Silence is Acceptance

Posted: Wednesday, November 9th, 2016 | By: Linda Goodrich

Why do people remain silent?

Imagine that a co-worker just fell off of an upside down five gallon plastic bucket that he was standing on to tighten a bolt.  The fall resulted in a deep gash behind his right when the back of his head struck a valve stem and his head bounced off the concrete.  You watch the EMTs provide first aid and taking vitals on him as he goes in and out of consciousness.  The ambulance arrives to transport him to the hospital and you hear the on-scene EMT tell the emergency dispatcher that they need to have the paramedics meet up with the ambulance on the trip to the trauma center.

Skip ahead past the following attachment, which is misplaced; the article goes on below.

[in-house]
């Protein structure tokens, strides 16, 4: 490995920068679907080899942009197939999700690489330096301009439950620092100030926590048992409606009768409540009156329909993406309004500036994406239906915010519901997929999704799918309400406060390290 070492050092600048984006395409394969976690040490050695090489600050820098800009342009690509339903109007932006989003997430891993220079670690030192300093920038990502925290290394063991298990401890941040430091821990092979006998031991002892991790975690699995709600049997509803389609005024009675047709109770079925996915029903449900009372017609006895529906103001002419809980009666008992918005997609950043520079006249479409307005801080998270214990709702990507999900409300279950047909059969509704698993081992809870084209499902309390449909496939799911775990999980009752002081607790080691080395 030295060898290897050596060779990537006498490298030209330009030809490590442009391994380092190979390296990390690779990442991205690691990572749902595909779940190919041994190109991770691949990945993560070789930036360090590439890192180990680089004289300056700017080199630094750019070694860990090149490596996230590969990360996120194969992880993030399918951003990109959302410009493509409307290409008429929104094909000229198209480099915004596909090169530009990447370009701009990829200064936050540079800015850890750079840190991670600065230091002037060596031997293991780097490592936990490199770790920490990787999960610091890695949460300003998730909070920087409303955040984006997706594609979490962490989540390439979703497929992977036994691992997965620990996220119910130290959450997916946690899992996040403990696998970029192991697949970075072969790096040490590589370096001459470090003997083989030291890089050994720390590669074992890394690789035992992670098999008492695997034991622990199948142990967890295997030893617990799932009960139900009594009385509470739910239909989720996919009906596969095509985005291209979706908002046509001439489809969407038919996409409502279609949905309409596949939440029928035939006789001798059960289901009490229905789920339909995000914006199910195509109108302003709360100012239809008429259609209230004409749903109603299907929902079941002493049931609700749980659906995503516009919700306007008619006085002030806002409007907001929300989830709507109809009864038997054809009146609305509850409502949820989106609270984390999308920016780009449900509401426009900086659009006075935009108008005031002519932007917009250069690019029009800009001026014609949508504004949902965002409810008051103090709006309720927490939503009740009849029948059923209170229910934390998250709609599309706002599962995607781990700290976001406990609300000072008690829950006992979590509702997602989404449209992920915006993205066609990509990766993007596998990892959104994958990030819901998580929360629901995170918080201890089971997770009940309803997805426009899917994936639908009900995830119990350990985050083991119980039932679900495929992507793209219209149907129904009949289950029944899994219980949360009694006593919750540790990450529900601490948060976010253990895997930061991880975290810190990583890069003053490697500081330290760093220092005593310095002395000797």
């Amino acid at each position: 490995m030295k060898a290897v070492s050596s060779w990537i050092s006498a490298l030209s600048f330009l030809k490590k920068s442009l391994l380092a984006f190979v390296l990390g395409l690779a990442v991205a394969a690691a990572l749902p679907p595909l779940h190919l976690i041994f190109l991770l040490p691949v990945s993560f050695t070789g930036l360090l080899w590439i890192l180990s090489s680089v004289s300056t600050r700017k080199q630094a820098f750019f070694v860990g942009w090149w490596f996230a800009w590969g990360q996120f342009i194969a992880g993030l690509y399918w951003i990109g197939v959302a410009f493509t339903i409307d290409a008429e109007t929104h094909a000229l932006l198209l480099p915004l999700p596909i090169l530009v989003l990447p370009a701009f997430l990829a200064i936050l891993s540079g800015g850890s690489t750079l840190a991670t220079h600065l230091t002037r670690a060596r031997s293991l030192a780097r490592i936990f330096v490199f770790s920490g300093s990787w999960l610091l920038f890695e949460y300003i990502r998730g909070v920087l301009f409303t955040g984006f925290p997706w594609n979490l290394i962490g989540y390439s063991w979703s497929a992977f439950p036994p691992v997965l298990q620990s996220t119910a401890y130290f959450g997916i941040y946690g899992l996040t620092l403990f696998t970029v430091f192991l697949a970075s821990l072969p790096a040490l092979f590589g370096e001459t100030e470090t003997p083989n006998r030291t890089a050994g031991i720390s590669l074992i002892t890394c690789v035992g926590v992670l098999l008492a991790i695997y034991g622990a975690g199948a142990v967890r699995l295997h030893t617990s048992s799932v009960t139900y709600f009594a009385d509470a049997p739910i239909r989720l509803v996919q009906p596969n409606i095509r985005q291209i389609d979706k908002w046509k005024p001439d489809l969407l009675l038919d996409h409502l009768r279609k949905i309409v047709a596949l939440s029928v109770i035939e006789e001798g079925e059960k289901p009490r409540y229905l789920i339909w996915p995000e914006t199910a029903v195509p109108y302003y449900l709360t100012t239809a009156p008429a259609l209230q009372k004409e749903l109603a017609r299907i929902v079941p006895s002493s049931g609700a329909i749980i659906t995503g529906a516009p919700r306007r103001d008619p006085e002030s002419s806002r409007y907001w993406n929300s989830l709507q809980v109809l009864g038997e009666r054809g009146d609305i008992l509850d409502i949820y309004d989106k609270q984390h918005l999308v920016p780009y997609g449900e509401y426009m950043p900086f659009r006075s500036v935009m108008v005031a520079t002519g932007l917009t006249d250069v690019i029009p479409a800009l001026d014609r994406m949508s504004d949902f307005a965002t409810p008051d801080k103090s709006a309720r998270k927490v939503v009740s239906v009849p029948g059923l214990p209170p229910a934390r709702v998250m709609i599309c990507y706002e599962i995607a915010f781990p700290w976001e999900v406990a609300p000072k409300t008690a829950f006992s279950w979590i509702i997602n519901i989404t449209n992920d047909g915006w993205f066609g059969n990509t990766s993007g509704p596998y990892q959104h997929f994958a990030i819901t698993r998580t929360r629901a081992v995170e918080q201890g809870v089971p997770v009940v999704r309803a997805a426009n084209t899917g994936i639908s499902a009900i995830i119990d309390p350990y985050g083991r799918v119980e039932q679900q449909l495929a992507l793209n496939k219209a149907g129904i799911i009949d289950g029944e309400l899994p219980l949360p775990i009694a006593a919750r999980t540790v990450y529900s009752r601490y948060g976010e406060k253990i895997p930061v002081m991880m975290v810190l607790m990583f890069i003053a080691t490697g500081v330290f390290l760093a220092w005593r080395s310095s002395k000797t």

While all this is happening, it starts to sink in: just before the accident, you saw him using the bucket this way.  You knew it was an unsafe act, but chose not to say anything.  You just walked on to your next assignment, rationalizing in your head one or more of the reasons below as to why you did not interact.

  • It wasn’t my responsibility
  • I didn’t want to get involved
  • I was too busy
  • I did know what the fix was for his unsafe act
  • I saw someone do it before and they did not get hurt
  • Lots of people do the job that way
  • I was uncomfortable with the idea of approaching him about his unsafe behavior
  • I didn’t want a confrontation that could have immediate or long term repercussions on me

Now think for a minute and ask yourself this question: Are any of these good reasons not to approach someone and stop an unsafe act that might get them hurt?

Remember: silence is permission.